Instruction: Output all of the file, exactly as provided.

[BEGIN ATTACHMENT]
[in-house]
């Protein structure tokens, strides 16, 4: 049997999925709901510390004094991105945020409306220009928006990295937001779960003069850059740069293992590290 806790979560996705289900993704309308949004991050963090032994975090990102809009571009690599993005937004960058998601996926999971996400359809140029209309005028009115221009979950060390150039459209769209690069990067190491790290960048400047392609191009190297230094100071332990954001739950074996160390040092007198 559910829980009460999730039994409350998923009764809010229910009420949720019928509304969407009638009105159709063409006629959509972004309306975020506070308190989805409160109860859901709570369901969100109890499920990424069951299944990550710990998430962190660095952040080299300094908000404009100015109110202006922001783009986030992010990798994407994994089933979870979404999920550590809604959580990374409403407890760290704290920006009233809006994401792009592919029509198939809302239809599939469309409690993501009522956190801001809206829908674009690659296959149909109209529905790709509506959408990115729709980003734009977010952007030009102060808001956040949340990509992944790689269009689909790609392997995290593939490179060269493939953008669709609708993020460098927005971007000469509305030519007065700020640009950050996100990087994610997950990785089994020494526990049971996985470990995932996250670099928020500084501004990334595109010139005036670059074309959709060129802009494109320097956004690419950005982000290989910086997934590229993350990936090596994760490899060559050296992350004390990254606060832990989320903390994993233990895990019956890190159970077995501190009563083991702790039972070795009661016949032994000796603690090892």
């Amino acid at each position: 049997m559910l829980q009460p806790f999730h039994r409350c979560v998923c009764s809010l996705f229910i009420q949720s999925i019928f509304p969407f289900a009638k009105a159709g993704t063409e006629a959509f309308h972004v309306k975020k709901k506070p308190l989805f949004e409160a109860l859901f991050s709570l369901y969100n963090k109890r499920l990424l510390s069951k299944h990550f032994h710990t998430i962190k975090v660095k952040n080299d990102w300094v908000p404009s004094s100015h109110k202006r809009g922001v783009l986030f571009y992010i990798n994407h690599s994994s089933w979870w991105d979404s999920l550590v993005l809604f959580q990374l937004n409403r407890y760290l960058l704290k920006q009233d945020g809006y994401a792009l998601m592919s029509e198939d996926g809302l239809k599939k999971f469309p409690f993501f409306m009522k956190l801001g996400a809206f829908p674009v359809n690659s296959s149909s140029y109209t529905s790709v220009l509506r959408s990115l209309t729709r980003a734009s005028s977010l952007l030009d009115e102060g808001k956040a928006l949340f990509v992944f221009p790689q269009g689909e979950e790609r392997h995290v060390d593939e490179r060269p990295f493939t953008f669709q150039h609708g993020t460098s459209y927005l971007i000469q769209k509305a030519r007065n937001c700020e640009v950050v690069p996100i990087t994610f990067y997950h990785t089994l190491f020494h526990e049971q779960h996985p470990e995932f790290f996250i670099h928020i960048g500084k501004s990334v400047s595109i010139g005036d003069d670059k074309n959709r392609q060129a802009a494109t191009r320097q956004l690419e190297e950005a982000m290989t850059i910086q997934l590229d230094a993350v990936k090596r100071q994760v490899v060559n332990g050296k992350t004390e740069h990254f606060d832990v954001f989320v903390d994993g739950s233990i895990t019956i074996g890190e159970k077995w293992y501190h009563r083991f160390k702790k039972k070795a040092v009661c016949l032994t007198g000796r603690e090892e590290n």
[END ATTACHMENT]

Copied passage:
[in-house]
């Protein structure tokens, strides 16, 4: 049997999925709901510390004094991105945020409306220009928006990295937001779960003069850059740069293992590290 806790979560996705289900993704309308949004991050963090032994975090990102809009571009690599993005937004960058998601996926999971996400359809140029209309005028009115221009979950060390150039459209769209690069990067190491790290960048400047392609191009190297230094100071332990954001739950074996160390040092007198 559910829980009460999730039994409350998923009764809010229910009420949720019928509304969407009638009105159709063409006629959509972004309306975020506070308190989805409160109860859901709570369901969100109890499920990424069951299944990550710990998430962190660095952040080299300094908000404009100015109110202006922001783009986030992010990798994407994994089933979870979404999920550590809604959580990374409403407890760290704290920006009233809006994401792009592919029509198939809302239809599939469309409690993501009522956190801001809206829908674009690659296959149909109209529905790709509506959408990115729709980003734009977010952007030009102060808001956040949340990509992944790689269009689909790609392997995290593939490179060269493939953008669709609708993020460098927005971007000469509305030519007065700020640009950050996100990087994610997950990785089994020494526990049971996985470990995932996250670099928020500084501004990334595109010139005036670059074309959709060129802009494109320097956004690419950005982000290989910086997934590229993350990936090596994760490899060559050296992350004390990254606060832990989320903390994993233990895990019956890190159970077995501190009563083991702790039972070795009661016949032994000796603690090892």
């Amino acid at each position: 049997m559910l829980q009460p806790f999730h039994r409350c979560v998923c009764s809010l996705f229910i009420q949720s999925i019928f509304p969407f289900a009638k009105a159709g993704t063409e006629a959509f309308h972004v309306k975020k709901k506070p308190l989805f949004e409160a109860l859901f991050s709570l369901y969100n963090k109890r499920l990424l510390s069951k299944h990550f032994h710990t998430i962190k975090v660095k952040n080299d990102w300094v908000p404009s004094s100015h109110k202006r809009g922001v783009l986030f571009y992010i990798n994407h690599s994994s089933w979870w991105d979404s999920l550590v993005l809604f959580q990374l937004n409403r407890y760290l960058l704290k920006q009233d945020g809006y994401a792009l998601m592919s029509e198939d996926g809302l239809k599939k999971f469309p409690f993501f409306m009522k956190l801001g996400a809206f829908p674009v359809n690659s296959s149909s140029y109209t529905s790709v220009l509506r959408s990115l209309t729709r980003a734009s005028s977010l952007l030009d009115e102060g808001k956040a928006l949340f990509v992944f221009p790689q269009g689909e979950e790609r392997h995290v060390d593939e490179r060269p990295f493939t953008f669709q150039h609708g993020t460098s459209y927005l971007i000469q769209k509305a030519r007065n937001c700020e640009v950050v690069p996100i990087t994610f990067y997950h990785t089994l190491f020494h526990e049971q779960h996985p470990e995932f790290f996250i670099h928020i960048g500084k501004s990334v400047s595109i010139g005036d003069d670059k074309n959709r392609q060129a802009a494109t191009r320097q956004l690419e190297e950005a982000m290989t850059i910086q997934l590229d230094a993350v990936k090596r100071q994760v490899v060559n332990g050296k992350t004390e740069h990254f606060d832990v954001f989320v903390d994993g739950s233990i895990t019956i074996g890190e159970k077995w293992y501190h009563r083991f160390k702790k039972k070795a040092v009661c016949l032994t007198g000796r603690e090892e590290n």